By Aaron Radcliffe
Travel Hackers unite! I definitely put a lot of time into this round of Credit Card Power Rankings, but am very pleased with the results. Most interesting movements? Definetaly becoming more impressed with Citi’s Thank You. It’s a versatile card, and the more I use and research it… the more I like it! Also, super stoked to include Charles Schwab debit card into the mix. I know it’s not a credit card, but it’s absolutely essential in any Travel Hackers arsenal. More info below if needed.
1) Chase Sapphire Preferred
Sure, the signup bonus and waived annual fee are enviable. But the Sapphire’s true dominance is in it’s lucrative points earnings, 7% annual dividend, and access to Ultimate Rewards and all of their versatility. Sapphire is King.
2) Schwab Debit Card
Ok, yes, we know. This is not a credit card. But it is essential for every traveler! Why? No fees. No bank fees, no maintenance fees, and most importantly, no ATM fees. Every single ATM fee on the planet is reimbursed at the end of the month when you bank with Schwab (and it’s free!).
3) Chase Ink Plus
4) BarclayCard Arrival Plus
2x’s on every spend is sweet, and more and more hackers are becoming very vocal about this replacing the Sapphire Preferred and becoming their new go-to. While we definitely see great value in Barclay’s points, Ultimate Rewards still gets a decisive edge.
5A) Citi AAdvantage
Citi dropped the signup bonus from 50k to 30k, which sucks, but keep an eye out as it will inevitably go back up. In the meantime, 30,000 AA miles are still very valuable, especially for only $1,000 minimum spend.
5B) Chase United
Just like the Citi AA, Chase United is giving away 30,000 miles for $1,000 minimum spend and a waved annual fee. It’s basically the same exact card, it just depends on which miles you prefer.
6) Citi ThankYou Premiere
With 3x’s points on travel and 2x’s points on dining, this card has a better earnings potential than the Sapphire Preferred or Arrival Plus. The only downside is the transfer partners aren’t as enviable.
7) Amex Premier Rewards
This guy always seems to travel under the radar, but it’s a fine card and deserves more attention. The annual fee is waved the first year and $195 every year after, so unless you have a specific reason to keep this card, get in and get out.
8) US Bank Club Carlson
This is the only branded hotel card to make the Power Rankings, and deservingly so. 85,000 points sign up bonus and 40,000 points annually to offset the annual fee? You can rack up a lot of free lodging on this card, and very quickly.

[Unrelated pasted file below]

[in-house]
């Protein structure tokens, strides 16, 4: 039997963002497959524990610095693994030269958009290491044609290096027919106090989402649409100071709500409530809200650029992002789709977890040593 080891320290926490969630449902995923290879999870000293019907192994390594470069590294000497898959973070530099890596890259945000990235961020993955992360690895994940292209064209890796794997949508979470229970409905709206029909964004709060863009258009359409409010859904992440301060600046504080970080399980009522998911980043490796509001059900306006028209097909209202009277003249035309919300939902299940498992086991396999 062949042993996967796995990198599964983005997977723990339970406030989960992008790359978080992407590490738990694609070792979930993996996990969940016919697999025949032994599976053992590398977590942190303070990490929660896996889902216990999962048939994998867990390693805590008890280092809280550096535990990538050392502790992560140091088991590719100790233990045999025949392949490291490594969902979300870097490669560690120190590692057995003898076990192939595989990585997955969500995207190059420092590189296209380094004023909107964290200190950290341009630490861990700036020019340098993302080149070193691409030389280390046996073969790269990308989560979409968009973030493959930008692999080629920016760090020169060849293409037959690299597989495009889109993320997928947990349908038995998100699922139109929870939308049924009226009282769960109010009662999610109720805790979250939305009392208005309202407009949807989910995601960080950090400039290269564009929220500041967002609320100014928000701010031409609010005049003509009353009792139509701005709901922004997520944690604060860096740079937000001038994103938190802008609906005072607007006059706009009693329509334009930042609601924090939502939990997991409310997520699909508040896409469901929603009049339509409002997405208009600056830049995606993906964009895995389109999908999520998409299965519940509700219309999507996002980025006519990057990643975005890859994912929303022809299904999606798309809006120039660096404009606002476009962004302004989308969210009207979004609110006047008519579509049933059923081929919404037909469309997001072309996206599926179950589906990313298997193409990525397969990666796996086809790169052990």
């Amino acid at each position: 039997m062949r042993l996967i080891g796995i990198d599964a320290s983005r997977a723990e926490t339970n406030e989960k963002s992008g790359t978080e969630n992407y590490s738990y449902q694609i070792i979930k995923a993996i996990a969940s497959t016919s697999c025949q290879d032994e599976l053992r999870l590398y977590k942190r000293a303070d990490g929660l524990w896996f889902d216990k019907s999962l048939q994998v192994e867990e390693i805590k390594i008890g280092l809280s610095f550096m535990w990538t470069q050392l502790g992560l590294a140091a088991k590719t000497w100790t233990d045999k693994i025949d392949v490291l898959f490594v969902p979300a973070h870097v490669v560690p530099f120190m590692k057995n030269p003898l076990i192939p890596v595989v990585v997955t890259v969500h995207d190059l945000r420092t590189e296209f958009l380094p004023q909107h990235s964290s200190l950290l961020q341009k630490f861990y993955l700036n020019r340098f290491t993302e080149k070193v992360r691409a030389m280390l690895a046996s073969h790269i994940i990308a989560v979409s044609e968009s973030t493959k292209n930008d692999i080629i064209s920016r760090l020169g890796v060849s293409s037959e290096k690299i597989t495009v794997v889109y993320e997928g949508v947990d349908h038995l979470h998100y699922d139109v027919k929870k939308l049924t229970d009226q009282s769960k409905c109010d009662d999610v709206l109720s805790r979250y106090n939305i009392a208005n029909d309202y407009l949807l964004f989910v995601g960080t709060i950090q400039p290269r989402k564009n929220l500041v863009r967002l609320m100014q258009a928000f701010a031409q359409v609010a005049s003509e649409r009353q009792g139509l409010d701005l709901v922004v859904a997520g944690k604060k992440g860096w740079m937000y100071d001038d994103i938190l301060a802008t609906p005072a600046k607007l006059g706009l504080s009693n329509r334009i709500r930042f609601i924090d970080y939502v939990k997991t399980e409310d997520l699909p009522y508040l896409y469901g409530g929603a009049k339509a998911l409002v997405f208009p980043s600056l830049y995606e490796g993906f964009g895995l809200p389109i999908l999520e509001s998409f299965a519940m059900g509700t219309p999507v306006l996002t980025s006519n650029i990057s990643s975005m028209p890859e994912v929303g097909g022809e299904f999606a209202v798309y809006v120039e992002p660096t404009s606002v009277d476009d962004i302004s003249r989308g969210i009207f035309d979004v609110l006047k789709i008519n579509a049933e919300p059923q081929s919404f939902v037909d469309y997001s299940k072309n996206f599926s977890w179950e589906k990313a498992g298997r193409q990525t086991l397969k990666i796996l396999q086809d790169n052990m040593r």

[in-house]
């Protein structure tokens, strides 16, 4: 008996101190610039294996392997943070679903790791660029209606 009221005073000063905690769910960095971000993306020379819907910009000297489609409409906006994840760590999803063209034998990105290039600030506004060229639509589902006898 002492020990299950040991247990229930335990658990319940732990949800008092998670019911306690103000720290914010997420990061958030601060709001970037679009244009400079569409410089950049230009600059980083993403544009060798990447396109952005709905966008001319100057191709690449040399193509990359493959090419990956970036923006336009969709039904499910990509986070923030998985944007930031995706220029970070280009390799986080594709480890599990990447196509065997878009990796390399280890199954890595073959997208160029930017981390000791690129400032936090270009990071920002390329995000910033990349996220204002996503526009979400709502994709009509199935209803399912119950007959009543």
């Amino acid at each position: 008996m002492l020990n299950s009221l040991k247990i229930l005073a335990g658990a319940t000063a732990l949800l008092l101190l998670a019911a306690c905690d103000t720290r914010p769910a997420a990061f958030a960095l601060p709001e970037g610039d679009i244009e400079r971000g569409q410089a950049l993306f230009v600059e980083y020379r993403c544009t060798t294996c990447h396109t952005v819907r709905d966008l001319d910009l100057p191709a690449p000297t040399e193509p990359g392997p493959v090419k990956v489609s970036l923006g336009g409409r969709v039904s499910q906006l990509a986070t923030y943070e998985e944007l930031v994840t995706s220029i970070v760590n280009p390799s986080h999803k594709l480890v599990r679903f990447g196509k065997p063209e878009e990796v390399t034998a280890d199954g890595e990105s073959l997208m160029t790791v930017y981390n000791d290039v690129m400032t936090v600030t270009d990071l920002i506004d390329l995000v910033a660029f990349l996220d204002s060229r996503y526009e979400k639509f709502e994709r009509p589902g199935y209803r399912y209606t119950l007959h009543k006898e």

9) Chase Southwest
If you are traveling within North America, this card could be your personal number one. Southwest points are so valuable and easy to use. No blackout dates, no hidden fees – it’s probably the best system out there… they just don’t service enough international destinations.
10) Amex Starwood Preferred
The 25k bonus is nice, but this card is typically tied to 4 or 5 star hotel stays, which is why luxury travelers love and promote it, and NN doesn’t place it as highly. But it’s a fabulous travel card, and in particular, the 25% bonus transfer is an awesome deal.
11) Chase British Airways
This card gives you access to the ever-controversial Avios points (and they can be a b**ch.) But! If you do a bit of research, you’ll see the card has tremendous value, particularly when redeeming miles to fly around South America.
12) Barclay Frontier
Straightforward and easy. You get two free roundtrip flights for a $69 annual fee. The $500 minimum is a breeze, making it a perfect card for an app-o-rama.
13) Chase Freedom
The best of both worlds! The Freedom is a perfect place to start for beginners, but it is also mandatory in the arsenal of the Hacking master. The new $150 signup bonus isn’t anything to lose sleep over, but the 5x’s rotating categories and ability to transfer to Ultimate Rewards is why this card is a necessity.
How do NomadsNation Power Rankings work? For travel credit cards I use a few perspectives…
1) Current Deals
Credit card companies are constantly changing their cards’ benefits, as well as offering new promotions. As banks make their changes, so will I.
2) My personal experience
At any given point I have 10-15 credit cards, and I know the in’s and out’s of these cards very well.
3) Recommendations via other sources
Although I’m pretty good at this stuff, I will admit that some are better, and there are a few resources in particular I hold as gospel.
4) Personal Preference
While I try to make my recommendations as middle-of-the-road as possible, some people just flat out prefer different point systems and airlines.
5) Quantity over Quality
This is where NomadsNation Credit Card Power Rankings may differ from others. A lot of Hackers (daresay a majority) passionately pursue points and miles to be able to fly first class, business class, or stay in luxurious hotel suites for free. Believe me. It’s awesome, and I fully support them. In contrast, I promote traveling more efficiently, in hopes to prolong my travels. I would rather use my 80,000 miles for two flights in economy, then one flight in business. That is the goal of the NN. The Power Rankings will reflect that mindset.
6) Realistic Expectations
The most lucrative offers are sometimes require the most challenging spending requirements. Do I want 100,000 American Airlines miles? Duh. But spending $10,000 in three months is a bit outside of my financial capacity. NomadsNation writes for the common traveler.